The euro fell from a one-month high against the dollar on Monday as surging Spanish borrowing costs fueled fears of an escalating eurozone debt crisis and overshadowed a weekend victory for pro-bailout parties in Greek elections.
Spanish bond yields rose above 7 percent, the highest since the euro was launched in 1999, threatening Madrid's ability to finance itself. Greece, Ireland and Portugal were forced to seek international bailouts soon after their 10-year bond yields rose above 7 percent.
Although Sunday's vote eased immediate concerns about Greece being forced out of the eurozone, the narrow victory raised doubts over how the winning New Democracy party would implement deep spending cuts and tax increases that come with the bailout.
Market players also fretted about the eurozone's ability to respond to the risk of contagion to larger economies like Spain and Italy, with investors likely selling into any near-term bounce by the euro.
"Lots of focus on the Greek election today, but in the scheme of things, it is noise," said Jens Nordvig, global head of FX strategy at Nomura Securities in New York.
"Spanish yields have shot through the highs from November, and even the short-end is now looking shaky. Europe is facing much greater challenges than the risk of a Greek exit," he said.
Nordvig said the instability of the eurozone as a whole had started to cause capital flight and only a fundamental reform of the bloc would stop it.
The euro was down 0.5 percent at $1.2576, off a one-month high of $1.2747 hit in Asia as it came under pressure on reported selling by Asian sovereign investors. It was the euro's worst showing in nearly three weeks.
Investors are shifting focus to a policy announcement by the Federal Reserve on Wednesday. Some analysts said the euro could gain versus the dollar on speculation the U.S. central bank may opt for more easing to boost growth.
Many market players expect the Fed to extend its long-term bond-buying through Operation Twist by a few months from the current deadline of June after a series of disappointing data.
Citigroup, for one, expects a modest extension of Operation Twist by $200 billion, although it may not have as much risk-positive impact as the two rounds of quantitative easing.
The dollar rose 0.5 percent to 79.09 yen. The euro was little changed at 99.48 yen.
Spain is likely to pay record high borrowing rates at debt auctions this week. Spain's Treasury will issue 2 billion to 3 billion euros ($2.52 billion-$3.79 billion) of 12- and 18-month debt on Tuesday and between 1 billion and 2 billion euros of bonds due in 2014, 2015 and 2017 on Thursday.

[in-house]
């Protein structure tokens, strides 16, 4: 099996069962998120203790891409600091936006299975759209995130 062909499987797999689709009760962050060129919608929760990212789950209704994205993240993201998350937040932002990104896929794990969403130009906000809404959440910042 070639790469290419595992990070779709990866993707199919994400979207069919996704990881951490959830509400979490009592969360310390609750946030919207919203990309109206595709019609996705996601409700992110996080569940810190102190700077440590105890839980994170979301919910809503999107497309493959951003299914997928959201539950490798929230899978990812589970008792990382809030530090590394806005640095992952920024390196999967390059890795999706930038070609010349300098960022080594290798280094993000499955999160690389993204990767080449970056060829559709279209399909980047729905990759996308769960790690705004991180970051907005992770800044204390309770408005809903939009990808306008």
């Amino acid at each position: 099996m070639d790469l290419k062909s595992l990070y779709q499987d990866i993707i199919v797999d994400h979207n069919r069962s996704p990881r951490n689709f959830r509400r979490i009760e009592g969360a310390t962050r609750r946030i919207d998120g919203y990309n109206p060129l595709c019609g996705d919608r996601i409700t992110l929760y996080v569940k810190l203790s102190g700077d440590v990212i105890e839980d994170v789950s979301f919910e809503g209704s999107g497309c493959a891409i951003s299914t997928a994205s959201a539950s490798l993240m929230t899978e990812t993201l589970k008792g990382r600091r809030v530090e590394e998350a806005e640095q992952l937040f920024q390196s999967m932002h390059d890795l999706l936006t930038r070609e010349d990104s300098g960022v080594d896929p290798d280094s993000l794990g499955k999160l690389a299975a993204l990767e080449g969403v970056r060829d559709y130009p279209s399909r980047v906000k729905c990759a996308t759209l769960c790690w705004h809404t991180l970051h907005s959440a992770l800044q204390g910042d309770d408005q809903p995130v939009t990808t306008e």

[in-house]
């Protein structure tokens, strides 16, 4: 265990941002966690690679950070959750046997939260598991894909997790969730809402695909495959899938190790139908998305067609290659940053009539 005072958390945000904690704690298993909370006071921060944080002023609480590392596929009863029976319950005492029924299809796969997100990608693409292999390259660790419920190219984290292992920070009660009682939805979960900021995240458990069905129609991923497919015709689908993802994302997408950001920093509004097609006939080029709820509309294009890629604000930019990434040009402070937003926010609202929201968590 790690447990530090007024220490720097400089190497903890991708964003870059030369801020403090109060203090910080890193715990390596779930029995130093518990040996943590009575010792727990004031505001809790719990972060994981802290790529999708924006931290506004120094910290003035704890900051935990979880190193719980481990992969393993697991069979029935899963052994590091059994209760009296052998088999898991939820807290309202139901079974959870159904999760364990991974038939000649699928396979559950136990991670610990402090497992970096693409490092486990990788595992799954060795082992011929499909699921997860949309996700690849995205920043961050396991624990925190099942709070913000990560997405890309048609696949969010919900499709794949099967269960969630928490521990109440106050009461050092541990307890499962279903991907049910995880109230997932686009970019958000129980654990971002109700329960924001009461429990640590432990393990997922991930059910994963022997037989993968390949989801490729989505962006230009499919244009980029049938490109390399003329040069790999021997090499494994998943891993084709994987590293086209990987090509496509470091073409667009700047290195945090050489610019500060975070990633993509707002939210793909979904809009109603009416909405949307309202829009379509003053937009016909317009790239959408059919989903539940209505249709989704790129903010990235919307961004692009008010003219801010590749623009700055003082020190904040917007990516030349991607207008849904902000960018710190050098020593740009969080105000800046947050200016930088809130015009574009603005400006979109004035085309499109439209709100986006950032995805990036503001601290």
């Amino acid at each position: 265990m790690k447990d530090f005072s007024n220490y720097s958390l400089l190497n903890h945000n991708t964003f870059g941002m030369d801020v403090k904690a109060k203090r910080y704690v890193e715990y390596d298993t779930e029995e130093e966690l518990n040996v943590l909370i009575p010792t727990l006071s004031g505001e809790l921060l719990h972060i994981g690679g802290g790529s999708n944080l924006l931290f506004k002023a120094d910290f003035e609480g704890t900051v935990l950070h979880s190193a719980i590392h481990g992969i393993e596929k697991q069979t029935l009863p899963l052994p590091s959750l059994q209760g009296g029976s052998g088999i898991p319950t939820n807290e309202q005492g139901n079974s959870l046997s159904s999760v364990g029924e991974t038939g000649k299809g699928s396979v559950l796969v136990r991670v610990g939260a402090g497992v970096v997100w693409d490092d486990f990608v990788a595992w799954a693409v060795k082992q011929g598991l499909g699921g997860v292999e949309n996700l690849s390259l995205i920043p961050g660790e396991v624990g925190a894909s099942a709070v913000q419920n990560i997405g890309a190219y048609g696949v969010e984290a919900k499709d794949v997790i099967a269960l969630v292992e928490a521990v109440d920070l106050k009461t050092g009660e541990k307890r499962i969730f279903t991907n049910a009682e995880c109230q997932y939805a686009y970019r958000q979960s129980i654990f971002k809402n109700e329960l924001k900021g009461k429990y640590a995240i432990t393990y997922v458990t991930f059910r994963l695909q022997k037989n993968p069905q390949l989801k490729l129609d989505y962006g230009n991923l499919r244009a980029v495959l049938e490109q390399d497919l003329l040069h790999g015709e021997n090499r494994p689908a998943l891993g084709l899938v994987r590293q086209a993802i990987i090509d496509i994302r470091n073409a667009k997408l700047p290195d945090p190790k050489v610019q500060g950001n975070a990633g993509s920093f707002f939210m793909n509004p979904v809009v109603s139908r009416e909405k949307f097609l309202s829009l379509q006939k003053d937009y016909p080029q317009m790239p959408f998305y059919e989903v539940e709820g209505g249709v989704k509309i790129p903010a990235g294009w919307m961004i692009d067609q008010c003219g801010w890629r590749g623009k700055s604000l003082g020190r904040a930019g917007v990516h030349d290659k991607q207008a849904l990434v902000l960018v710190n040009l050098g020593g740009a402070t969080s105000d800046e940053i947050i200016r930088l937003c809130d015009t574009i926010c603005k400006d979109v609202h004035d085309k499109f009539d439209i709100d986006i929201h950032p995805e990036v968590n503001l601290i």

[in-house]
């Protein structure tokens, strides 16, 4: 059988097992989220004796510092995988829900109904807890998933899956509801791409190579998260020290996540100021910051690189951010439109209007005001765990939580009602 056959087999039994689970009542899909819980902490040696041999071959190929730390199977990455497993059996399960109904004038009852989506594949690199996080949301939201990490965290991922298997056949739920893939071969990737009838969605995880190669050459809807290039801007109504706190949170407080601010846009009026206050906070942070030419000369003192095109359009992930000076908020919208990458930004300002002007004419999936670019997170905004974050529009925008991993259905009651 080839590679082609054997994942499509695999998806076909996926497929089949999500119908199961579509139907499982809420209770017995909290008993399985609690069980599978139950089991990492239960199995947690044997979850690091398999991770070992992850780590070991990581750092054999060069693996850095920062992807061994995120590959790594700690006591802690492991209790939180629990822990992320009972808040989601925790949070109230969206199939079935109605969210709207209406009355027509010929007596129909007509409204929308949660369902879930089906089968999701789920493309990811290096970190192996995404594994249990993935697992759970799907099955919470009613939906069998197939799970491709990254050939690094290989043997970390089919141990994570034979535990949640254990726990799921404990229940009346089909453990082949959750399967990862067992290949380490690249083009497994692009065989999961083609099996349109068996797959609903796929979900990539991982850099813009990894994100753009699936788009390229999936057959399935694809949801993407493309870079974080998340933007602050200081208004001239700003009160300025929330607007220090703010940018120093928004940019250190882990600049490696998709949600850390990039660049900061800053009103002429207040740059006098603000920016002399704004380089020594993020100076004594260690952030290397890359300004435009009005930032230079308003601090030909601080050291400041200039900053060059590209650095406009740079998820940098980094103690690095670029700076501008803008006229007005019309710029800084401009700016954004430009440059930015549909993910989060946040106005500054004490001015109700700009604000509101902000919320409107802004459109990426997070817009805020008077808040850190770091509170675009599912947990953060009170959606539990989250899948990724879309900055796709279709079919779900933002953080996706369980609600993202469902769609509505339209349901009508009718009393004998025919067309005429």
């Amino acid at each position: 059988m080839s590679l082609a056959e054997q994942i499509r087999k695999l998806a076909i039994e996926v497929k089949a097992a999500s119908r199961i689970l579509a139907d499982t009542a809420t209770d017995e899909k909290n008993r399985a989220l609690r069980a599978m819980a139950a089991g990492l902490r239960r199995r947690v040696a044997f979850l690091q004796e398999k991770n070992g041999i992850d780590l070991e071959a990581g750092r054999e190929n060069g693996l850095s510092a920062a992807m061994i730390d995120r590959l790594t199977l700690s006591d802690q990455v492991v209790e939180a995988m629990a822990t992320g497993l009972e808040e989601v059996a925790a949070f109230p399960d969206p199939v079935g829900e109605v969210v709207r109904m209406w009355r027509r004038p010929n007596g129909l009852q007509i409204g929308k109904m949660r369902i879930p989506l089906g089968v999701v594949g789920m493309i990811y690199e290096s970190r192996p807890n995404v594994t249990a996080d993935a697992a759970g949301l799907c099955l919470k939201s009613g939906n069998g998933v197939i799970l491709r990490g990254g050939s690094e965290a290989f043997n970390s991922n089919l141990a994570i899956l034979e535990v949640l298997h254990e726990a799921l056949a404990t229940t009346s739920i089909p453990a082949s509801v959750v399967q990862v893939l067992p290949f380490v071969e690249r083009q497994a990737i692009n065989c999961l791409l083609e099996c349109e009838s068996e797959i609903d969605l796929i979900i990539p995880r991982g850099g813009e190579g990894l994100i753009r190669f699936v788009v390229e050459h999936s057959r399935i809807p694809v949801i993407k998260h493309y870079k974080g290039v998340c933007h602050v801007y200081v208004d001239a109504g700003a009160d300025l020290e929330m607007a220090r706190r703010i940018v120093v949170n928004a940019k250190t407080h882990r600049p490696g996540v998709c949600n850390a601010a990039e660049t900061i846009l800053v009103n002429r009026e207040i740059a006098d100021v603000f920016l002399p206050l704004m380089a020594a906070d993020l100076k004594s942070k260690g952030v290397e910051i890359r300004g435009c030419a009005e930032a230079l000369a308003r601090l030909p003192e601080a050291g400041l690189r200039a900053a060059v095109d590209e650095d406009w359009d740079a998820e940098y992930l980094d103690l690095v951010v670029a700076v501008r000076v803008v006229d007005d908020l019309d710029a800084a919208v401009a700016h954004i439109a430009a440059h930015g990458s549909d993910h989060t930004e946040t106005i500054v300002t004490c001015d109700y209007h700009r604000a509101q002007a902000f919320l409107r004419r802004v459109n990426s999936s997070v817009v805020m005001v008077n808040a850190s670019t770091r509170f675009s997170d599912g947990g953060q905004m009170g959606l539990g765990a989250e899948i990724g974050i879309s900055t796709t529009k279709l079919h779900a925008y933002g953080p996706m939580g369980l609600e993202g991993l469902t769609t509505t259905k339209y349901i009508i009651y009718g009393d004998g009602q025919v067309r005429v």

The euro also failed to hold gains given that the positive Greek election outcome had already been priced in last week. Greek equities had rallied 14.1 percent between Tuesday and Friday. The euro rose from roughly $1.25 to $1.2650 and the S&P 500 rallied 2.5 percent in the same period.
The Greek parties that broadly back the country's international bailout will agree to form a coalition government on Tuesday, a senior official with the conservative New Democracy party that won the election told Reuters.
A source said Greece will ask the so-called "troika" -- the European Union, European Central Bank and International Monetary Fund -- to spread 11.7 billion euros in austerity cuts over four years instead of two.
However, German Chancellor Angela Merkel said Germany cannot accept any loosening of the terms of Greece's bailout. A senior eurozone official said international partners will not decide on fresh loan payments to Greece until a new government there has signed a memorandum of understanding with the troika.
Howard Jones, adviser at RMG Wealth Management, said any rebound to $1.28 in euro/dollar is a selling opportunity.
Positioning data showed speculators' massive net euro short positions at 195,187 contracts last week, even after they were trimmed from the previous week's record high of 214,418 contracts.
In the options market, near-term implied volatility fell, with the one-week easing to 11.45 percent from a high of around 16.75 percent last Thursday, while the one-month dropped to a roughly four-week low of 11.26 percent.
However, one-month risk reversals still pointed to a bias for euro weakness.
European finance ministers meet on Friday and a summit is scheduled for the end of this month, but little is expected in the way of fresh policy measures toward a banking union or greater fiscal integration like common euro bonds.
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